Yashin Ocean House is a Japanese fish restaurant that demands its diners’ full attention. The establishment’s philosophy is to use every part of the fish, head to tail. The result is unique food (mackerel bone crisps, anyone?) with a smartly trendy atmosphere that’s sure to impress.
The restaurant’s menu is a picture of a fish, with the various dishes annotated on the different parts of its anatomy, indicating their source. It’s a nice concept, emphasising the Ocean House’s speciality. Sadly the mixing up of smaller and larger dishes makes it rather difficult to know how much to order, though our waiter did a good job of explaining what we needed. Don’t let anxiety put you off: the food is delightful, although the ordering process definitely deserves a place in the Government Major Projects Portfolio.
To begin, we had the aforementioned mackerel bone crisps, served with crisp versions of various vegetables, on a charred piece of wood. This dish was tasty, with a flavour just (by an inch) on the right side of burnt.
We followed this with a shared platter of sashimi omakase: a selection of incredibly fine raw fish. I was slightly worried when the waiter detonated dry ice in the centre of the dish: had things taken a turn for the tacky? Fortunately, the display was well-executed, and the sashimi was so superb I could have forgiven far more.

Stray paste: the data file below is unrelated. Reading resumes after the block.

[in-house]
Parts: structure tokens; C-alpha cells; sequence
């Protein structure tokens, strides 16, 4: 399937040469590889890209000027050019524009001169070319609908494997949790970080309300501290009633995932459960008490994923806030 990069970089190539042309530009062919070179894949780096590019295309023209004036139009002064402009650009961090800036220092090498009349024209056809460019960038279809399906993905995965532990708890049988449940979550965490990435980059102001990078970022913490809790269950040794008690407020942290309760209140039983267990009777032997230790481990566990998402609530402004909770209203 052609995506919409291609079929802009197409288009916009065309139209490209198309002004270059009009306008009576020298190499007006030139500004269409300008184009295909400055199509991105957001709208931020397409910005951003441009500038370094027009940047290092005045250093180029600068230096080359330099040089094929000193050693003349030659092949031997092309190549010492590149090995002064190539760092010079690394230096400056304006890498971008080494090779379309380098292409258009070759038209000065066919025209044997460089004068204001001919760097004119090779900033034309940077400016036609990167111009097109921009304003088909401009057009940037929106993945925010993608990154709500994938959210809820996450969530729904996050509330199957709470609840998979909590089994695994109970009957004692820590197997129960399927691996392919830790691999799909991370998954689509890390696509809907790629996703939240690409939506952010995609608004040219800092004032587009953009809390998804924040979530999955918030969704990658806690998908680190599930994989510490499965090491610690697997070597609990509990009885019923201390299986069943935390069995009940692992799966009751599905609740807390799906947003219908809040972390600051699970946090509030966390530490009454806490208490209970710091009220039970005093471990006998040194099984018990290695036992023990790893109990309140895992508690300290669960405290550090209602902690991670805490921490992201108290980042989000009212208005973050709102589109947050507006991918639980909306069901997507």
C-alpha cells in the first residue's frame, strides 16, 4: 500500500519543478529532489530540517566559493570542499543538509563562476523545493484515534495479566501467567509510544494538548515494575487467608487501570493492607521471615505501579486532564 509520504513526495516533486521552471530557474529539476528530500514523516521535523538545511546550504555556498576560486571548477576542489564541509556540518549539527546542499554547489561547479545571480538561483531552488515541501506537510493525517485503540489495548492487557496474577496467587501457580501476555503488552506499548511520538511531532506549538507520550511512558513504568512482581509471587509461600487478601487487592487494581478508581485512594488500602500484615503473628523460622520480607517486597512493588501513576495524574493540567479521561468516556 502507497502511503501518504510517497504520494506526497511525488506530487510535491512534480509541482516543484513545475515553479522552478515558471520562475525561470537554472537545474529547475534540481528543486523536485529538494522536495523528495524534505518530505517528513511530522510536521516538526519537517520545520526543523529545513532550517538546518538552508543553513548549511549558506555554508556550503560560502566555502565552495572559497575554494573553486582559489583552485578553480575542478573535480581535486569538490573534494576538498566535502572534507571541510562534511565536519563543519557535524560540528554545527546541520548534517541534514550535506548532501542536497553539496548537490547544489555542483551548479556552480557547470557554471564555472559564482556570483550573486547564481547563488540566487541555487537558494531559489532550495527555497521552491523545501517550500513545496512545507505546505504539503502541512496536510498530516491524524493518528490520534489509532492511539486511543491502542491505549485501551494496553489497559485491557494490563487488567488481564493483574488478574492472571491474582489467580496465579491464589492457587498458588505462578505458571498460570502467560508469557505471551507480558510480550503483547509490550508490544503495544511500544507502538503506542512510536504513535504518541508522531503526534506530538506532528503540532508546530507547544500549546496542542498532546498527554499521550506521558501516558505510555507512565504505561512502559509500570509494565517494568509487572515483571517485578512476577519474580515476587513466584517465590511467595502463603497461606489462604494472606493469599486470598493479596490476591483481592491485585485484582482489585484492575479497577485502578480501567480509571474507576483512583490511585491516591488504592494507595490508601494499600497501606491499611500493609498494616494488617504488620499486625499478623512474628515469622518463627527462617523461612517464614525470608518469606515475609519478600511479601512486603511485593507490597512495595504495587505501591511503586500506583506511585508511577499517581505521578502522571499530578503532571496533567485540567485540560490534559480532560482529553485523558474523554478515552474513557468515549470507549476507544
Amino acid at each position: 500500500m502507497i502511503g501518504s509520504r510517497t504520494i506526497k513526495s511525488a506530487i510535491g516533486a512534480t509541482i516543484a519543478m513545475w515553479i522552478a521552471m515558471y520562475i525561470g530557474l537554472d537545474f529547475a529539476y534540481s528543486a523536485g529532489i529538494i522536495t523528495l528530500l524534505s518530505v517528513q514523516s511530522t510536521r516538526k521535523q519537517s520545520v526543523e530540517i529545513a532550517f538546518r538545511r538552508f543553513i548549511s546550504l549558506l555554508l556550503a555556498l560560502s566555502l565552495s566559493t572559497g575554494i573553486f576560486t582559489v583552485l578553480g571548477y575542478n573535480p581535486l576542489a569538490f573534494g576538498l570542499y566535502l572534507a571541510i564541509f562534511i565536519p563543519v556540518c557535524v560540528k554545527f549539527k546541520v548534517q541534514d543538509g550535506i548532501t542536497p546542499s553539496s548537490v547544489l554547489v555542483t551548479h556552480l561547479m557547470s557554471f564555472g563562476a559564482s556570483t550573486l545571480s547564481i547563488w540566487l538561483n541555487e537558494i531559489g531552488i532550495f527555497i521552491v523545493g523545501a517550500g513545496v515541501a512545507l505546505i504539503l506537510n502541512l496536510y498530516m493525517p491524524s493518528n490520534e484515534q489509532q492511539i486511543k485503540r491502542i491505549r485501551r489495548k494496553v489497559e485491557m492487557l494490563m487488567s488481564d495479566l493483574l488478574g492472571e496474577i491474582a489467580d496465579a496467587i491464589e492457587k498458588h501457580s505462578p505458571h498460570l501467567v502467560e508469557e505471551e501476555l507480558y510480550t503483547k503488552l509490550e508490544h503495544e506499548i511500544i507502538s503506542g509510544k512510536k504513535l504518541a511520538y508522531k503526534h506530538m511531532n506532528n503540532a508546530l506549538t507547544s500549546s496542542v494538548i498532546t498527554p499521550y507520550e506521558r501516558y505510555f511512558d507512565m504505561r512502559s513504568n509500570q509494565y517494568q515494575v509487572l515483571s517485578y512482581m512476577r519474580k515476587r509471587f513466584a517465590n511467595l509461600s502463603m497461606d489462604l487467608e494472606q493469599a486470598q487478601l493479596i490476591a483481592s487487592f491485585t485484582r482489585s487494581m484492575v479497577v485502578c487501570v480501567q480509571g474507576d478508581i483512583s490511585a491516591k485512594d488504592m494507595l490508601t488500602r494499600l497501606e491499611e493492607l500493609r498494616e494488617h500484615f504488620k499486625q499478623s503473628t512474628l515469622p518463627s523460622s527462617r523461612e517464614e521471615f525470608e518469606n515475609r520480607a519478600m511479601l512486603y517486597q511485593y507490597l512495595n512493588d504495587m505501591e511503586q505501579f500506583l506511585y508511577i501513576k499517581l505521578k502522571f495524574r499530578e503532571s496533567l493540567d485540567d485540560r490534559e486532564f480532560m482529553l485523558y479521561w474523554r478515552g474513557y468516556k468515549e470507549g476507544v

My tuna cheek main meal was marinated and cooked to perfection, falling off the fish’s thick bones at the touch of a chopstick. My dining companion was very pleased with her buri daikon – a traditional dish of root vegetable and yellowtail fish that somehow managed to be both hearty and delicate.
Oddly for a Japanese restaurant, the staff kept bringing us bread well into the main meal. Not just any old bread, it was jet-black, coloured with squid ink, and served with seaweed and cod roe butters. This was genuinely tasty, though it did feel as if the bread might be intended partly to compensate for the slightly mean size of some of the portions.
The desserts were all visual works of art, and the chocolate mousse we shared was excellent and beautifully textured. A cavernous cellar (we had a refreshing Japanese white wine called Grace) will keep wine buffs amused, and very attentive service certainly impressed CSW.
Located near London’s Gloucester Road station, if you’re looking for something within striking distance of Whitehall that is sure to impress, and where the focus is on novel and skilfully-prepared food, Yashin Ocean House is a good bet.
By Jon Stone